The President and CEO, the chairman or the CEO have all power to act on behalf of the company before the third parties. The limitations set out in the bylaws are not opposable against third parties

 

Same

Responsabilité des dirigeants

The directors/Managers are either individually or jointly liable to the Company or to third parties, either for infringements of the applicable laws or regulations, or for breaches of the articles of association or for faults committed in their management.

The Managers are either individually or jointly liable to the Company or to third parties, either for infringements of the applicable laws or regulations, or for breaches of the articles of association or for faults committed in their management.

The directors/Managers are either individually or jointly liable to the Company or to third parties, either for infringements of the applicable laws or regulations, or for breaches of the articles of association or for faults committed in their management

Same

Auditors

 

 

 

 

It is Mandatory to have at least one auditor in a SA company

 

 

 

 

  • Not mandatory

 

  • Mandatory if two of these conditions are met:

- total balance sheet is more than 125, 000, 000 FCFA.

- the annual turn over is above 250, 000, 000 FCFA.

- the permanent staff number is above 50 persons.

  • Not mandatory

 

  • Mandatory if two of these conditions are met:

- total balance sheet is more than 125, 000, 000 FCFA.

- the annual turn over is above 250, 000, 000 FCFA.

- the permanent staff number is above 50 persons.

- is controlling one or many companies or it is controlled by one or many companies

SA is not flexible on this point

 

SARL and SAS are quite the same on this point

 

SA

SARL

SAS

 

Responsability of shareholder

Shareholders are responsible of social debts in prorate to their share contribution.

Shareholders are responsible of social debts in prorate to their share contribution.

Shareholders are responsible of social debts in prorate to their share contribution.

Same

Financial Rights

Right to dividend, right to reserves, bonus of liquidation and preferential right of subscription in case of a share capital increase.

Right to dividend, right to reserves, bonus of liquidation and preferential right of subscription in case of a share capital increase.

Right to dividend, right to reserves, bonus of liquidation and preferential right of subscription in case of a share capital increase.

Same

Right for intervention

Right to receive Information on the company right to participate to The General Assemblies and to vote.

Right to receive Information on the company right to participate to The General Assemblies and to vote.

Right to receive Information on the company right to participate to The General Assemblies and to vote.

Same

Clause of Approval of share transfer

Possible to provide the prior approval of share transfer in the bylaws, only for share transfer to third party. And also between shareholders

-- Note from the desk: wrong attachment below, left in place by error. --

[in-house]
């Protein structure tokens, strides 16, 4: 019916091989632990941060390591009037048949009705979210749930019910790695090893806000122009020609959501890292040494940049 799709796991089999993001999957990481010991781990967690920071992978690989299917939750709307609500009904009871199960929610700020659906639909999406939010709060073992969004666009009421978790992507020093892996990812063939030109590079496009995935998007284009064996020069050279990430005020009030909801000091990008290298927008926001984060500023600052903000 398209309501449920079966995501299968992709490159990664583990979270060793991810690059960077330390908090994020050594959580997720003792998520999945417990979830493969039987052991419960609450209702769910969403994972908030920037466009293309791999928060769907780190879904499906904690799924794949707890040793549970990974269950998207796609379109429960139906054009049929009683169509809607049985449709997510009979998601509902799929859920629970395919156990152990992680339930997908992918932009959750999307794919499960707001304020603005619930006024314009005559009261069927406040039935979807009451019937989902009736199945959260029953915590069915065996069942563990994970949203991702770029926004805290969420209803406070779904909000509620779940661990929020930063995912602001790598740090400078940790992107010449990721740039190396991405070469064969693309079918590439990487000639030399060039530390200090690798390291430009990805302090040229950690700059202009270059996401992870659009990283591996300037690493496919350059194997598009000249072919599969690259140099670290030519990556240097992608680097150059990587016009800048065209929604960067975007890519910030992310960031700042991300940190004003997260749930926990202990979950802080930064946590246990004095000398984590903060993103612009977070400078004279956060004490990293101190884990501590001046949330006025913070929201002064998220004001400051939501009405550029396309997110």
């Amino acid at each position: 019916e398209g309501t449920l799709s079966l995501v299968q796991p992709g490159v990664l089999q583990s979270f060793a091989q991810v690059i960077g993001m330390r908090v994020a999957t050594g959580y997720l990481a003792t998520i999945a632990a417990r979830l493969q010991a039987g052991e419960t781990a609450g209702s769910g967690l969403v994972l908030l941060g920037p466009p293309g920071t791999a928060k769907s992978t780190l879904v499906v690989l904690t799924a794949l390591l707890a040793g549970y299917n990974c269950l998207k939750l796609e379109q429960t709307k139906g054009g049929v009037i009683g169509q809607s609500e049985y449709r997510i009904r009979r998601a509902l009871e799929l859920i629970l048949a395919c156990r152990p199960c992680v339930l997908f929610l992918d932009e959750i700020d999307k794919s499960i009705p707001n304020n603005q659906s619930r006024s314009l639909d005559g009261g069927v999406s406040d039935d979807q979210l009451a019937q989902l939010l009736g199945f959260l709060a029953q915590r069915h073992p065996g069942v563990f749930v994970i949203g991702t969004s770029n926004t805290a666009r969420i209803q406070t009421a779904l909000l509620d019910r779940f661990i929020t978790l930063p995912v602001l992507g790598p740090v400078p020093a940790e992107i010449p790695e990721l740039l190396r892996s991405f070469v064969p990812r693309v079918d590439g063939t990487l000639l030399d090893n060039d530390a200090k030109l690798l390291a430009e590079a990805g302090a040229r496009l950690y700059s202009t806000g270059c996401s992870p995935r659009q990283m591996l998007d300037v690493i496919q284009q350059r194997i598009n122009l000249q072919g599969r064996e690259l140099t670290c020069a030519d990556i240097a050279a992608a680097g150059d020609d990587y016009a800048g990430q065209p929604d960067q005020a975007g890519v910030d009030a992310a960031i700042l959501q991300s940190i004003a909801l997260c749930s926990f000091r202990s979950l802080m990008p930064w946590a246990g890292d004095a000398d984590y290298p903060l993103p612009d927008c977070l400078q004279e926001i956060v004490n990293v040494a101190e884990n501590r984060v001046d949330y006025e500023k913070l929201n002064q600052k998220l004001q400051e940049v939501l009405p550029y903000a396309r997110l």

Mandatory in case of a transfer to a third party.

It can be spread to others transfers in the bylaws

Possible to provide in bylaws for all types of transfer

SA is more flexible in this point than SARL

SAS is more flexible than the two

Note on the Registration and Protection of a Trade Mark in the AIPO Area (African Intellectual Property Organization)

A brand is a visible sign used by a natural or legal person to distinguish its products or services from those of its competitors.

Article 2 of Annex 3 to the Bangui Agreement explicitly lists the signs which are likely to constitute a trade mark. The sign must be independent of the usual designation of the marked object. These include names, particulars, arbitrary or fancy names, the characteristic shape of the product or its packaging, labels, envelopes, emblems, imprints, stamps, seals, vignettes, borders, combinations or arrangements of Colors, drawings, reliefs, letters, figures, currencies, and pseudonyms.

A brand may be individual or collective. If it is individual it belongs to a natural or legal person. A collective brand, for its part, is the brand of goods or services whose conditions of use are laid down by a regulation approved by the competent authority and that only public bodies, trade unions or groups of trade unions, associations, Producers, industrialists, craftsmen or traders can use, provided they are officially recognized and have legal capacity.

Brands can be classified into 3 categories:

  • Verbal brands which are those which are written and pronounced
  • Figurative brands consisting of designs, shapes, and other graphs
  • Complex or semi-figurative brands consisting of a combination of the two previous varieties

The African Intellectual Property Organization (OAPI) was created by the Bangui agreement of the 2nd March 1977. It comprises 17 African member states. These countries include Benin, Burkina Faso, Cameroon, Republic of Central Africa, Comoros, Congo, Côte d'Ivoire, Gabon, Guinea (Conakry), Guinea Bissau, Equatorial Guinea, Mali, Mauritania, Niger, Senegal and Togo. The combined territory of these 17 member states constitutes the protective space for a trademark registered at the OAPI's level.

According to the OAPI, in order for a brand to be registered, its conditions of use must be fixed by a regulation approved by the competent authority and only public bodies, trade unions or groups of trade unions, associations, groups of producers, industrialists, craftsmen or merchants may use it, provided they are officially recognized and have legal capacity. According to Article 8 of Annex III of the Bangui Agreement of 24 February 1999 as amended, the various documents which compose a file of application for trademark registration: